hort.net Seasonal photo, (c) 2006 Christopher P. Lindsey, All Rights Reserved: do not copy
articles | gallery of plants | blog | tech blog | plant profiles | patents | mailing lists | top stories | links | shorturl service | tom clothier's archive0
Gallery of Plants
Tech Blog
Plant Profiles
Mailing Lists
    Search ALL lists
    Search help
    Subscription info
Top Stories
sHORTurl service
Tom Clothier's Archive
 Top Stories
New Trillium species discovered

Disease could hit Britain's trees hard

Ten of the best snowdrop cultivars

Plant protein database helps identify plant gene functions

Dendroclimatologists record history through trees

Potato beetle could be thwarted through gene manipulation

Hawaii expands coffee farm quarantine

Study explains flower petal loss

RSS story archive

Re: It's finally cooled off

Thanks for the information on overwintering potted roses, Kitty.  I wonder 
why they 
specify removing all the foliage?  I don't think I could manage digging 
enough of a
trench to bury these plants several inches deep.  I will probably try the 
plastic bag
idea, but there is no way I can guarantee they won't get colder than 20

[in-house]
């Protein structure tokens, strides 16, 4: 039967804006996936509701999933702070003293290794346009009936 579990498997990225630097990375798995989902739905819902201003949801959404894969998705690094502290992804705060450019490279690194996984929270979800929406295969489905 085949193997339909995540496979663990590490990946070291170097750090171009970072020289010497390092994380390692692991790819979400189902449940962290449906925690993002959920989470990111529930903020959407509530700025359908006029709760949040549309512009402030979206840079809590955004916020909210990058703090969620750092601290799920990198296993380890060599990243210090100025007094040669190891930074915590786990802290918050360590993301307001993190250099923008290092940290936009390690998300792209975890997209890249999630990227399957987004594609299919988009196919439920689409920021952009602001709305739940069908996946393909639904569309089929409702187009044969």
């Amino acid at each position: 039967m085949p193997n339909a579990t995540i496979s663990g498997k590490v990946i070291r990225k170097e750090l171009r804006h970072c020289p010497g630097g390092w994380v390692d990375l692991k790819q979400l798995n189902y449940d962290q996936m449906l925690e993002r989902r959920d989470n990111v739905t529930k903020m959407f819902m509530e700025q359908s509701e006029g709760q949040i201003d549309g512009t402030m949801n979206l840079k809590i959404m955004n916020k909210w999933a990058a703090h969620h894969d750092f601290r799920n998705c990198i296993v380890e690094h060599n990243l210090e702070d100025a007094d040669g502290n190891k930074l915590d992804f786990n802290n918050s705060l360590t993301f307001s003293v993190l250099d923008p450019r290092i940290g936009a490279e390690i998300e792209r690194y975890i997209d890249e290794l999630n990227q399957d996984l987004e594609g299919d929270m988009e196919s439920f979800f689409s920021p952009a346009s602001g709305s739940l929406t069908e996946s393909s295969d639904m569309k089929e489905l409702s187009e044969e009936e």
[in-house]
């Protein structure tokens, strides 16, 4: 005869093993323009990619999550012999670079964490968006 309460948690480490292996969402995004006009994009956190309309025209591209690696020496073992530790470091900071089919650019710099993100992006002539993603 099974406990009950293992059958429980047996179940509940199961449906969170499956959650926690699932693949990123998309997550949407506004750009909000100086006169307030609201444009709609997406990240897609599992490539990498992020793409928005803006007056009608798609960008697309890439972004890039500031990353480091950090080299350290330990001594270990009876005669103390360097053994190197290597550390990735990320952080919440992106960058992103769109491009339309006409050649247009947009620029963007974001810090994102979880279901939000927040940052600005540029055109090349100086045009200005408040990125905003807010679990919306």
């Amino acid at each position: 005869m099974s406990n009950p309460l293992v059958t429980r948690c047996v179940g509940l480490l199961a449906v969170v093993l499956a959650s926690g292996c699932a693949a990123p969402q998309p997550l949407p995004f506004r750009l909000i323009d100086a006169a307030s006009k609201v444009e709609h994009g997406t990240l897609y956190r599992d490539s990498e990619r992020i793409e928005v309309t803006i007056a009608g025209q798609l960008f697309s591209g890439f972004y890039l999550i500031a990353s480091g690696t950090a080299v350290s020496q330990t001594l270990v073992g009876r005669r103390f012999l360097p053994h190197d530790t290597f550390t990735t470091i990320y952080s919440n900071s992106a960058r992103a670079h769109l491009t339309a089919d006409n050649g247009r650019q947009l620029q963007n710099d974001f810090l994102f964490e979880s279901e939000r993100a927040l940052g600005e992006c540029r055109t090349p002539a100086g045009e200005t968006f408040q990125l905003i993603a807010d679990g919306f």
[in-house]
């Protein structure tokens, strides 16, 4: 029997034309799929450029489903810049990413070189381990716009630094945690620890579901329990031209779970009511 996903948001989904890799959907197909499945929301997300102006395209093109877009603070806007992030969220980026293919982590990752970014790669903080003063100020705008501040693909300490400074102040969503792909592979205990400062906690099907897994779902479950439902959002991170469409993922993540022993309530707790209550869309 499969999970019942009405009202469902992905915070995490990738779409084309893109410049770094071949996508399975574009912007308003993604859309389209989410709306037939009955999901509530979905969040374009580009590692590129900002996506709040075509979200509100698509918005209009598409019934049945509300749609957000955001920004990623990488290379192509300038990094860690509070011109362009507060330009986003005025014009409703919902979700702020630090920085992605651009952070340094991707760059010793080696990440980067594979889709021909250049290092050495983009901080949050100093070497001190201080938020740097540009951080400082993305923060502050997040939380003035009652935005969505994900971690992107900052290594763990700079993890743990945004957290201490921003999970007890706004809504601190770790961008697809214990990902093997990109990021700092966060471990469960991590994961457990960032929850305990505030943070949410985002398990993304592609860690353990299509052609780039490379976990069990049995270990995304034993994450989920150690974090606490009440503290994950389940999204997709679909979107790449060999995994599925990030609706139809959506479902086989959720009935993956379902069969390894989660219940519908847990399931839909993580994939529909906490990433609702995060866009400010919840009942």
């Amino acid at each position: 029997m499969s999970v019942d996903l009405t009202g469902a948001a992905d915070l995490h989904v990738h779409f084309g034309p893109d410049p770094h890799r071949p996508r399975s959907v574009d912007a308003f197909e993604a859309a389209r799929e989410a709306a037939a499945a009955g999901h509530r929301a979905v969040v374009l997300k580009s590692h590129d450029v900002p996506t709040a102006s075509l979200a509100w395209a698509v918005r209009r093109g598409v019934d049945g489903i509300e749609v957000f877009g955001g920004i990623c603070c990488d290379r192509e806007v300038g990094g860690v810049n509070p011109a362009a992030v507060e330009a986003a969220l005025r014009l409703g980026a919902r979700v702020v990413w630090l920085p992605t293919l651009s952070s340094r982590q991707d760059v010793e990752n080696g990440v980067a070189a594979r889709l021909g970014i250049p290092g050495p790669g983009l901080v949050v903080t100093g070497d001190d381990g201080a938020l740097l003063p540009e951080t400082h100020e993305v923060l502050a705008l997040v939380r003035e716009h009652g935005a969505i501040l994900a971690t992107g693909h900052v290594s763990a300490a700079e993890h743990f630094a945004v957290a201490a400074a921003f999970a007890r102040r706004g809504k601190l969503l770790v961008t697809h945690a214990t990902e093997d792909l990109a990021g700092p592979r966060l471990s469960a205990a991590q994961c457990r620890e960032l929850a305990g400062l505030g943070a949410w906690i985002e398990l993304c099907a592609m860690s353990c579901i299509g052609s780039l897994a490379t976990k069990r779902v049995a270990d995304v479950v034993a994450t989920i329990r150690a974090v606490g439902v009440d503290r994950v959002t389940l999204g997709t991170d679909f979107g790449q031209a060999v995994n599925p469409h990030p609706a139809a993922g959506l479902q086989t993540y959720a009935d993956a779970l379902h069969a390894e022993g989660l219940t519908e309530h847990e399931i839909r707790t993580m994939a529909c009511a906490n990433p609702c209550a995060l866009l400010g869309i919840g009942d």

degrees.  I
may just have to treat them as annuals and replace them next year - though the
one I overwintered in its pot last year has done splendidly this year.

In a message dated 11/13/2004 12:10:14 PM Eastern Standard Time, 
kmrsy@comcast.net writes:
For overwintering potted roses see:

I wonder if removal from pot to heel in late in the season would disturb
the roots too much at a time when they wouldn't have had enough time to
acclimate to the new location. Sinking the pot - no disruption to the
roots, might be better. Ornamental pots that contain the nursery
container the shrub is planted in could be easily removed without
bothering the roots.

Support hort.net -- join the hort.net fund drive!

Other Mailing lists | Author Index | Date Index | Subject Index | Thread Index

 © 1995-2017 Mallorn Computing, Inc.All Rights Reserved.
Our Privacy Statement